Try to position them where the light shines down from above and don’t let the light actually touch the foliage. Don’t leave them on for twenty-four hours per day. Just like us, plants need a few hours of downtime to perform at their best so let them have their nightly nap.
Signs of Low Humidity in Money Tree
The most obvious sign that humidity is getting too low is that the leaves will start to become brown and dry out starting from the margins and working inwards. Don’t worry, this doesn’t happen overnight.
Confusingly, these signs are similar to signs of under-watering. Check the moisture in the soil using your finger and if it is moist and you have been keeping to a good watering regime, then you can safely assume that low humidity is the culprit behind your plant’s unhappy demeanor.
These plants are tropical plants and low humidity in our homes is generally far more common than excess humidity. That problem is often exacerbated during the winter months when we make use of air drying radiators and other heating devices. The good news is that the situation can be rectified.
Improving Money Tree Humidity
Humidity often confuses gardeners because, unlike watering and feeding, they feel it is an environmental factor that they have no control over.
Actually, that is not true and we gardeners can manage the humidity levels around our plants quite easily using several simple techniques.
Probably the simplest of techniques to raise humidity is to keep your plants together in groups rather than to have them standing on their own.
Plants release moisture in the air through a system known as transpiration. This is very similar to the human respiration system.
By bunching your plants into groups, their combined transpiration raises the humidity levels in the vicinity of that group. It is like creating a small oasis or microclimate.
Another low-tech method of increasing humidity is through the use of gravel trays. Gravel trays are simply shallow trays (plant saucers work just fine) filled with gravel. Onto that we can simply pour water and then stand our plant pot on top.
The water will slowly evaporate and thus increase humidity while the base of the plant is kept clear of the water because it is standing on the gravel.
A popular and easy solution to low humidity issues is to spray your Money tree’s leaves with water from time to time. A squeegee bottle filled with filtered water is ideal for this, especially if it emits a very fine spray.
Just damp down the leaves and the humidity is quickly raised. Try to do this early in the day so that the water on the leaves can be absorbed by the air. Water on the leaves overnight can lead to fungal and other diseases.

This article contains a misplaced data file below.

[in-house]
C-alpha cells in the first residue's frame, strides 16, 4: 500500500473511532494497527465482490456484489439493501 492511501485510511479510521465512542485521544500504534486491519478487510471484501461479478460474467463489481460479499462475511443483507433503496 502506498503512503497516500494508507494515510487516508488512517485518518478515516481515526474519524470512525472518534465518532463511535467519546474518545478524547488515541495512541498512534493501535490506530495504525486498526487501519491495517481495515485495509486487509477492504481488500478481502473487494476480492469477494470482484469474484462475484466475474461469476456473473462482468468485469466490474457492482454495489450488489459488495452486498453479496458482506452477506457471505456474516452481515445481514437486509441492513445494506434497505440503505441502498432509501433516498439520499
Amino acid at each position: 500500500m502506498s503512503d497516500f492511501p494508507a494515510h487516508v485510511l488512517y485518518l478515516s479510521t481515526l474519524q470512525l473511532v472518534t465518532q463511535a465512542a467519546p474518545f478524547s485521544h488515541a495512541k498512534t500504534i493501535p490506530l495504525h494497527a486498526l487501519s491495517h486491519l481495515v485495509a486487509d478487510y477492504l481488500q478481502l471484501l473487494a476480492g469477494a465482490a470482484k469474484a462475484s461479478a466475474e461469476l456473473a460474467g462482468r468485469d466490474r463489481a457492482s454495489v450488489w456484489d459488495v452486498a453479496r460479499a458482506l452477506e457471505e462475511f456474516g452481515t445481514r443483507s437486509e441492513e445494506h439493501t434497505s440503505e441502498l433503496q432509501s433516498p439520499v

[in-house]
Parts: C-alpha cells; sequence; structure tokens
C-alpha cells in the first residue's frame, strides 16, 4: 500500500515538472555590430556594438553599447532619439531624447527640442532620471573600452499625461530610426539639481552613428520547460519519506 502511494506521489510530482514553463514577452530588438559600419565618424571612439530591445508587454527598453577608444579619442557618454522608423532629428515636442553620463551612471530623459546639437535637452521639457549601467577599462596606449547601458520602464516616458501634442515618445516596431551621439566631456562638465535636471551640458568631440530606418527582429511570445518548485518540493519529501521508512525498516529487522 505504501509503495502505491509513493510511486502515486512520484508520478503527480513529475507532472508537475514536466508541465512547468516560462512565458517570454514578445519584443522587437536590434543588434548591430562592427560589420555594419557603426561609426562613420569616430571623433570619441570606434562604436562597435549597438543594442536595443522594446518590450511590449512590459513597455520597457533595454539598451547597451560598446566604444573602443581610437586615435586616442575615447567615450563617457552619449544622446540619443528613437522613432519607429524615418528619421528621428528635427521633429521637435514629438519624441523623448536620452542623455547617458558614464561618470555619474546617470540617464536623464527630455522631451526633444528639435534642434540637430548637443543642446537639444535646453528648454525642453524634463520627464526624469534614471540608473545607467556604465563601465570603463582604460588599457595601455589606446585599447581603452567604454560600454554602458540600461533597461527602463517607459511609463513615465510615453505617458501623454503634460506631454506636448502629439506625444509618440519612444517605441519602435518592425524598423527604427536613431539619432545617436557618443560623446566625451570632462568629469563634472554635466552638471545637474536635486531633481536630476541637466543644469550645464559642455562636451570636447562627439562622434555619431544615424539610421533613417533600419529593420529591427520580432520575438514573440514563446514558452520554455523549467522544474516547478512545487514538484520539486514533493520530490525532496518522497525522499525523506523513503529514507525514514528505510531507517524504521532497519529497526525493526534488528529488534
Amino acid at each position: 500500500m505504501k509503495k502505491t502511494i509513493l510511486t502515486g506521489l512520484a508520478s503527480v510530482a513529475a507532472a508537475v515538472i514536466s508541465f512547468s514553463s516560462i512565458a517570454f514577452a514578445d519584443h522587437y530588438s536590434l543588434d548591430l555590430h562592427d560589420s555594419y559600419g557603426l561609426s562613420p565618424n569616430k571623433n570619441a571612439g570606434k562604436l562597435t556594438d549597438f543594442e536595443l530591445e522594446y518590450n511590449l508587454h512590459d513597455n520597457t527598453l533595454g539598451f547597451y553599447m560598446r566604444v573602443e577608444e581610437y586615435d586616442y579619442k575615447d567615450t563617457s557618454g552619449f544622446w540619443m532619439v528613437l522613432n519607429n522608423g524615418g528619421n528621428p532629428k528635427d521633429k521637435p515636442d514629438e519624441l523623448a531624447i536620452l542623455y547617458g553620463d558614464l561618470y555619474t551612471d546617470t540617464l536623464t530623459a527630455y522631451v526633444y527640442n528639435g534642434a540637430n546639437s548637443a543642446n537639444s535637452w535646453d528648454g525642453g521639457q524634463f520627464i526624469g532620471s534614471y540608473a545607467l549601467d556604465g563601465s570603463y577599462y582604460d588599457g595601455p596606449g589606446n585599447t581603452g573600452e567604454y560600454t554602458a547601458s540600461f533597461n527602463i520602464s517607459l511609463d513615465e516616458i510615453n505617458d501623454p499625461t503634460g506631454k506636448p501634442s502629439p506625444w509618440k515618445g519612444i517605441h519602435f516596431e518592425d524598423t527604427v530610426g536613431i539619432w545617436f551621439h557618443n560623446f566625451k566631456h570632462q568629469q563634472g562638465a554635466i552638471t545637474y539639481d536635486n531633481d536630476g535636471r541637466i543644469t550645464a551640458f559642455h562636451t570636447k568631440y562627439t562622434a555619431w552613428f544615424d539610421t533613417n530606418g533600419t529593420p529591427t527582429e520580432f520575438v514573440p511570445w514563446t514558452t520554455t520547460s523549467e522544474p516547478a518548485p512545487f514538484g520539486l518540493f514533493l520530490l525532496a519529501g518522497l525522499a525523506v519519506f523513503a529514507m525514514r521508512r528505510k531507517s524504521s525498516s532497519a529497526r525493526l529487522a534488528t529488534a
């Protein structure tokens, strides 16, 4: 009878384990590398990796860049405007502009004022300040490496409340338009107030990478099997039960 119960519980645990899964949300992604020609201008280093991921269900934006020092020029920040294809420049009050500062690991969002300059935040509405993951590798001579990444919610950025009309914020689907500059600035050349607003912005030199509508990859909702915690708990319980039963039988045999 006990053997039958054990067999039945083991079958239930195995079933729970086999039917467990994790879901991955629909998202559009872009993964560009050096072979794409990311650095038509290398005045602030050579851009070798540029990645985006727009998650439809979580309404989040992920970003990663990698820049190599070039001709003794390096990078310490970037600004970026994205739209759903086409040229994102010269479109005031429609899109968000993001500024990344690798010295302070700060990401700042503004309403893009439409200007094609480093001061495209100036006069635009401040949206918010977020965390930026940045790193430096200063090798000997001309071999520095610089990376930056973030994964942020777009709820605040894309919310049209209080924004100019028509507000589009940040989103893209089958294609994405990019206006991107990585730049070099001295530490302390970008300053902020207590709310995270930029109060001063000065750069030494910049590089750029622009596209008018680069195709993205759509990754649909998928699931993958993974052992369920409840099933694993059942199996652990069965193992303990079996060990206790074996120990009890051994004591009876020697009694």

Be sure to use filtered water or captured rainwater as this is free from chemicals. Normal domestic tap water contains chlorine.
In small quantities, this won’t cause problems, but over time, the chemicals build up on the leaves and block the pores which reduce the plant’s ability to transpire.
The use of this method has become quite controversial in recent years. Some advocates insist it creates just a short-term fix and doesn’t solve the problem, while at the same time increasing the risk of fungal diseases. Others swear by a daily misting routine.
I hover somewhere between the two camps. I mist my houseplants that have thick leathery leaves and don’t mist those with fragile, fine or hairy leaves. My Money tree falls into the first category.
These easy-to-purchase items raise the humidity by introducing a fine mist into the air in the vicinity of the Money Tree. They have become both more affordable and smaller as the domestic market for them had increased. This helps the gardener to tuck them out of sight amongst his plants.
They work on one of two different methods. One kind heats the water and it is sent into the air as a fine mist, and the other agitates the water and it is dispersed as a fine spray.
Both methods are effective and you can consult your supplier for advice as to which system would most suit your needs.
Models now are usually equipped with a detector that automatically turns them off when they achieve the desired humidity level.
Because you now know that fifty percent humidity is the ideal percentage for your Money Tree, you can set your humidifier at that, and then it will turn itself on and off as required to maintain that percentage.
In order for these humidifiers to work, they need to be in the vicinity of the plants as they don’t project moisture over vast distances. Also, you will need to think about surrounding them with plants that require similar humidity levels.
The problem with controlling the environment surrounded your plants is always relative to the amount of air you wish to manage. If your plants are in an open room, controlling the humidity is much more difficult than if the plant is in a confined space such as a small greenhouse.
Some manufacturers have started to make small greenhouses that you can place in your home. They consist of a frame covered with either glass or plastic and you place the plants inside to keep them in a very controlled and easy to manage environment.
While this does enable me to keep the environment virtually perfect, personally, I like my plants to be out on display rather confined in a greenhouse, and so I seldom use this equipment, though some suppliers have started to make far more eye-pleasing ones.
- You will need a humidity meter
- Regularly examine the leaves of your plant for early signs of problems
- Adopt a healthy watering routine
- Don’t expect humidity conditions to always remain constant
- Experiment with some of the methods above until you find a method that works for you and your Money Tree